After years of fumbling, deference and mismanagement, Canada's telcoms regulator, the CRTC, laid down a landmark net neutrality rule and demanded that Bell, the nationally founded telcoms giant, would have to share its infrastructure with new entrants to the market.
Bell wasn't out of allies, though: the mayors of Toronto and Ottawa sent letters in support of Bell's right to operate without competition to the CRTC, in a way that implied that they were writing on behalf of their cities.
It turns out that the mayors were writing in their personal capacities, and now Toronto City Council has overruled Mayor John Tory and passed a motion introduced by Councillor Mike Layton in direct opposition to the mayor, on behalf of Torontonians, defending competition and open, fast broadband for the city.
It turns out that the Toronto and Ottawa filings were not submitted on behalf of the cities, but rather reflect personal letters from the mayors of those cities. In Toronto, the letter raised the ire of city council, which yesterday debated a motion introduced by Councillor Mike Layton to express support for a more competitive approach and the CRTC decision. The motion stated:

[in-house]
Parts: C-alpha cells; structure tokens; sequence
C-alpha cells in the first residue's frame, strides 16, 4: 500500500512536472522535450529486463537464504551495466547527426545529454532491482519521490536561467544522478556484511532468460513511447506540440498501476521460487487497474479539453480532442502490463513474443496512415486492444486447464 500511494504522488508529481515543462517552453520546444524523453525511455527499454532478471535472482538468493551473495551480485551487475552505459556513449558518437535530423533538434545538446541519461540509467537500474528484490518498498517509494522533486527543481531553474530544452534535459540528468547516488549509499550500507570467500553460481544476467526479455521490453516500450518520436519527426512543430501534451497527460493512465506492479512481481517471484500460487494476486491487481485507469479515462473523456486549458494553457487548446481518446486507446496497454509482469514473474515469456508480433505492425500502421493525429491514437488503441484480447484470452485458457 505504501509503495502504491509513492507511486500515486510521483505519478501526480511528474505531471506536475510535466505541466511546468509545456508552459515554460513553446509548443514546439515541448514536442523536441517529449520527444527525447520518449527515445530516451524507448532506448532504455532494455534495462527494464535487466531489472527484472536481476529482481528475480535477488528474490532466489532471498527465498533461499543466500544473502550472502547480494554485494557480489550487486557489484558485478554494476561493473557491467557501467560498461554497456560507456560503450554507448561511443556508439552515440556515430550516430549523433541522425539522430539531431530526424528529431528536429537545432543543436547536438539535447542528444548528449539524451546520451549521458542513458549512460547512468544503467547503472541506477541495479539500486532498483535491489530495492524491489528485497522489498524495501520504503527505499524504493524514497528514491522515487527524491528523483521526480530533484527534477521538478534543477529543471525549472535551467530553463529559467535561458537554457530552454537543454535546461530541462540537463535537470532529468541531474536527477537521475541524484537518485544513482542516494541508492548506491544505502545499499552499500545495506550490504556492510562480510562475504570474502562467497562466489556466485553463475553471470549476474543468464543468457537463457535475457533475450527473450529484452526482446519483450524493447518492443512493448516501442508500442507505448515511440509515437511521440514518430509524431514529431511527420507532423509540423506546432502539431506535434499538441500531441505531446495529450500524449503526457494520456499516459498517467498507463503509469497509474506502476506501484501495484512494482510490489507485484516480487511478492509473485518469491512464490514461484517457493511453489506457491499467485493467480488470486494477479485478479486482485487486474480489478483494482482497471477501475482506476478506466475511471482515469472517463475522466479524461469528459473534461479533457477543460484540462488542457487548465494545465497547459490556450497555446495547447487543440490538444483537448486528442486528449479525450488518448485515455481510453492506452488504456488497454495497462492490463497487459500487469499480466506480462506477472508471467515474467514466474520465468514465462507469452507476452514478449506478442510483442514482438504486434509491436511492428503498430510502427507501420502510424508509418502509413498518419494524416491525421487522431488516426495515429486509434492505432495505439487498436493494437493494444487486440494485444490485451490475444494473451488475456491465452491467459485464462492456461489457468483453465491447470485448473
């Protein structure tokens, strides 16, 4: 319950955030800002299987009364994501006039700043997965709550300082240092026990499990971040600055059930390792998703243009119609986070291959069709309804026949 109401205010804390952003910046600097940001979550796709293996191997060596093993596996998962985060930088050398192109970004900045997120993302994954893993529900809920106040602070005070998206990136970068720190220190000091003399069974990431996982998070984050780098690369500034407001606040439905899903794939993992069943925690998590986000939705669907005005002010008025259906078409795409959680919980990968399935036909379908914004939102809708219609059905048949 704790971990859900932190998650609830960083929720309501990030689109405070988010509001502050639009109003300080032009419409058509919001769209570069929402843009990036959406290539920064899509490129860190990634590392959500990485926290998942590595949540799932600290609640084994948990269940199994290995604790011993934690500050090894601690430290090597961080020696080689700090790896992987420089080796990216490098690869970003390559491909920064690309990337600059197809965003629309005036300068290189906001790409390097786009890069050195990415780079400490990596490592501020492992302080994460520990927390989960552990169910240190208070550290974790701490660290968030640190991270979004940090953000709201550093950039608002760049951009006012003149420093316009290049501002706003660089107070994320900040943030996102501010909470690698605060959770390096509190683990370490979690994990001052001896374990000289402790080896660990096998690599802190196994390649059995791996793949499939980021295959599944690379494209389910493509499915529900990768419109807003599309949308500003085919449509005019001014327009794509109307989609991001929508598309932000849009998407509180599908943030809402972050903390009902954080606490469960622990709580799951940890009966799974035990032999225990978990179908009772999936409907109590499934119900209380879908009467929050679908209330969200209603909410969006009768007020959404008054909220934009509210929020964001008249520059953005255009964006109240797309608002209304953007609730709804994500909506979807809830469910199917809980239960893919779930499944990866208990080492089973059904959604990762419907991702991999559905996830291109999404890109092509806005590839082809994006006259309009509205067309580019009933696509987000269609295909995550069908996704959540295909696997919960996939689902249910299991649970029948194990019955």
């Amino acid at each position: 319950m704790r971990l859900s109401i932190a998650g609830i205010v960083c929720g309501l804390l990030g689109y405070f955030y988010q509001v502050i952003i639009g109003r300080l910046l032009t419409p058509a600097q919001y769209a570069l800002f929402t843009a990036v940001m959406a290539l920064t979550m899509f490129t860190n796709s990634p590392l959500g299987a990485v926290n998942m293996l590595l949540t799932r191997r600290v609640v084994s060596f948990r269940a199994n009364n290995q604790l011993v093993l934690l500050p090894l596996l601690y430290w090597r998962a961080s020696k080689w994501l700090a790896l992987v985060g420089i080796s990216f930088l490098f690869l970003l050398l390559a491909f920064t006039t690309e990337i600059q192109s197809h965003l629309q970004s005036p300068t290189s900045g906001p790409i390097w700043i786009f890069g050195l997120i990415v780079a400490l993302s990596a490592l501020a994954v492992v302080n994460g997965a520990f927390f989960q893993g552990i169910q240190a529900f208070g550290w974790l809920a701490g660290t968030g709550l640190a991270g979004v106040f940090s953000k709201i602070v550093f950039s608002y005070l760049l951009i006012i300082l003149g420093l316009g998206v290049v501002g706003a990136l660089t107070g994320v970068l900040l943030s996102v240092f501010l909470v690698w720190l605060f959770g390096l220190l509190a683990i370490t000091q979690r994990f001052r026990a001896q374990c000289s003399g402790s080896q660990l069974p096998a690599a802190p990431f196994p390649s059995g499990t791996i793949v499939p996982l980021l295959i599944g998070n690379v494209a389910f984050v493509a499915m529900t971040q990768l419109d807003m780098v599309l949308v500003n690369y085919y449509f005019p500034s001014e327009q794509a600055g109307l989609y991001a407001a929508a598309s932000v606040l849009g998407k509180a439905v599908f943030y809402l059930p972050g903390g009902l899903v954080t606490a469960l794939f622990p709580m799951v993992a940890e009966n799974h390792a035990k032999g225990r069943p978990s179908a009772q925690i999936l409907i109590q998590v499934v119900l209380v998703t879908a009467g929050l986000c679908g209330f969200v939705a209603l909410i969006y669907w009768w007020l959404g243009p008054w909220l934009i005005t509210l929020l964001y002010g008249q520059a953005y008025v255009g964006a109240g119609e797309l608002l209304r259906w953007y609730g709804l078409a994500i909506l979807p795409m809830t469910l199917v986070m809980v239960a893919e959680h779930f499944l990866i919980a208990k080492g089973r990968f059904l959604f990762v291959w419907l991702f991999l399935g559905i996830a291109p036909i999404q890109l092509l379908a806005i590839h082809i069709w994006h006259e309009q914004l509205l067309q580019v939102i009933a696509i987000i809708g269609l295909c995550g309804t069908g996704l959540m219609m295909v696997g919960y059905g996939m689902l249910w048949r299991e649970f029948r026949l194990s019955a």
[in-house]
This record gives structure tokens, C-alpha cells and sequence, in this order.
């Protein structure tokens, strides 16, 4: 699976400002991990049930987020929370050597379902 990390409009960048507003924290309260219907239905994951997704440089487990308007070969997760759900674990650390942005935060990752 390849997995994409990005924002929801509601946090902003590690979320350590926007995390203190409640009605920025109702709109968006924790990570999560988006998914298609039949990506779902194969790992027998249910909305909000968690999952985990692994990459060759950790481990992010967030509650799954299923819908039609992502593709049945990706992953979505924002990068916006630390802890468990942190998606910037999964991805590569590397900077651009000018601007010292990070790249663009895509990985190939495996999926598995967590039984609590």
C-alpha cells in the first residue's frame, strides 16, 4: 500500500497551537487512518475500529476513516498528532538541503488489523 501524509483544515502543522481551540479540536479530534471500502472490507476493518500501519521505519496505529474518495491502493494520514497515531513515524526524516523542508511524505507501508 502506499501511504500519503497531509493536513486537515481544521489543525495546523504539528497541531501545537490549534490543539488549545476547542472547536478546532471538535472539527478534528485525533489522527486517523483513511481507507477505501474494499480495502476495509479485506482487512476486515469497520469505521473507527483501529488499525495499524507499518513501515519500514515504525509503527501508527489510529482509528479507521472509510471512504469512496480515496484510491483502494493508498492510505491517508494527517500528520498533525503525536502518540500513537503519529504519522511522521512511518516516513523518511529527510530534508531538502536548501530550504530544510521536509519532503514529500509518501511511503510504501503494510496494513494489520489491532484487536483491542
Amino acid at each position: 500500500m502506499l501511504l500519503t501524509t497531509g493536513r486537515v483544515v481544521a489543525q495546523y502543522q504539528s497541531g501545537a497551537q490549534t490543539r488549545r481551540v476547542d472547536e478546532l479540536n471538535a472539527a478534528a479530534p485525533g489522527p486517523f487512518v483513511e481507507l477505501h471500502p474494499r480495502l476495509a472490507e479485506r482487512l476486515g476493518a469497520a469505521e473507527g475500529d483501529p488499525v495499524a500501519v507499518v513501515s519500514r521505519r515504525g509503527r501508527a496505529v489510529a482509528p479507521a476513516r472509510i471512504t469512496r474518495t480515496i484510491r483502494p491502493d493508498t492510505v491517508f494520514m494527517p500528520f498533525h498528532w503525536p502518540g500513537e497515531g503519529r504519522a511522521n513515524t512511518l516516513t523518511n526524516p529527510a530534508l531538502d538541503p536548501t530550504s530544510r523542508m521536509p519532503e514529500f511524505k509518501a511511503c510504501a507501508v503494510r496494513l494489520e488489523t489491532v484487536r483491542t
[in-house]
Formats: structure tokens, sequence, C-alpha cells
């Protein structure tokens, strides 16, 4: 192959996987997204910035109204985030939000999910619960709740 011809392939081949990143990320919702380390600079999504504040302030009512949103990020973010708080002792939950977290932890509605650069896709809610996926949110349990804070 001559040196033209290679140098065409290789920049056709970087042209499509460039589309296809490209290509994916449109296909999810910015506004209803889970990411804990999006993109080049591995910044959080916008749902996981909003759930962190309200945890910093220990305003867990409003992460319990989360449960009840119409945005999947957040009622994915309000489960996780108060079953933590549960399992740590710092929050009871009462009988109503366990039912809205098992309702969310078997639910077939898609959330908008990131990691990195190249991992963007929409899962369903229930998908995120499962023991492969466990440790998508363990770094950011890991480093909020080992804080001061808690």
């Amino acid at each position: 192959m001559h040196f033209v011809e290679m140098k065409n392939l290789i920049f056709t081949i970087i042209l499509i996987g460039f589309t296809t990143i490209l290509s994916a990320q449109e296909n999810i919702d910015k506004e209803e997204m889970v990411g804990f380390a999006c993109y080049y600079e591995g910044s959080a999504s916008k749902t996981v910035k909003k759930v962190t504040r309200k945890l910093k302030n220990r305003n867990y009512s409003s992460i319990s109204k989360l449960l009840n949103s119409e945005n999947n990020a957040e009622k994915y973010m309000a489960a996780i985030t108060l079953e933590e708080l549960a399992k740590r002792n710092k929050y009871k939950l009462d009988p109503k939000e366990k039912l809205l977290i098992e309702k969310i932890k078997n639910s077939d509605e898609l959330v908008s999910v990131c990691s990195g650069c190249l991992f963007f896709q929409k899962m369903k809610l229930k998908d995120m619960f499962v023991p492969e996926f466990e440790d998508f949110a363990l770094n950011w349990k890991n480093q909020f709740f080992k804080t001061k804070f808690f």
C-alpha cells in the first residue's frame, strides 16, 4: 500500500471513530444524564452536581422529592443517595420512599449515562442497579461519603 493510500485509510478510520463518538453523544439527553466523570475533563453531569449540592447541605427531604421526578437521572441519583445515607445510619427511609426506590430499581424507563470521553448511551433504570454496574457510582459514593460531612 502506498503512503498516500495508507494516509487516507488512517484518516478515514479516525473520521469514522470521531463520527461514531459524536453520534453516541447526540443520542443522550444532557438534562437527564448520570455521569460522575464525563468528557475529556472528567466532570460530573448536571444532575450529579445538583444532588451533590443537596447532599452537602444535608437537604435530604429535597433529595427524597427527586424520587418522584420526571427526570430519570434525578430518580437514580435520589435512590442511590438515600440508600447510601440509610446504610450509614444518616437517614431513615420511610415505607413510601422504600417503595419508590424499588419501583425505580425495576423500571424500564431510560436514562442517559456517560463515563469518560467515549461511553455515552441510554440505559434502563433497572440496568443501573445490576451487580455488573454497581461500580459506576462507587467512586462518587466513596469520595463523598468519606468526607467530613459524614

1. City Council support competitive and affordable internet prices for its residents and support the CRTC decision of July, 2015 for large telecom companies to make their fibre-optic networks available to small competitors at wholesale prices.
2. City Council forward a copy of this decision to the Minister of Innovation, Science and Economic Development, the Minister of Infrastructure and Communities, the Minister of Finance, and the Minister of Canadian Heritage.
3. City Council request, similar to the City of Calgary, an opportunity to consult with the Minister relating to the Minister's recommendation to the Governor-in-Council on Bell's Petition against the CRTC decision.
The motion was passed 28-5, representing a significant rebuke to Mayor Tory, and making Toronto the second major Canadian city to have its council consider the issue and express support for the CRTC decision.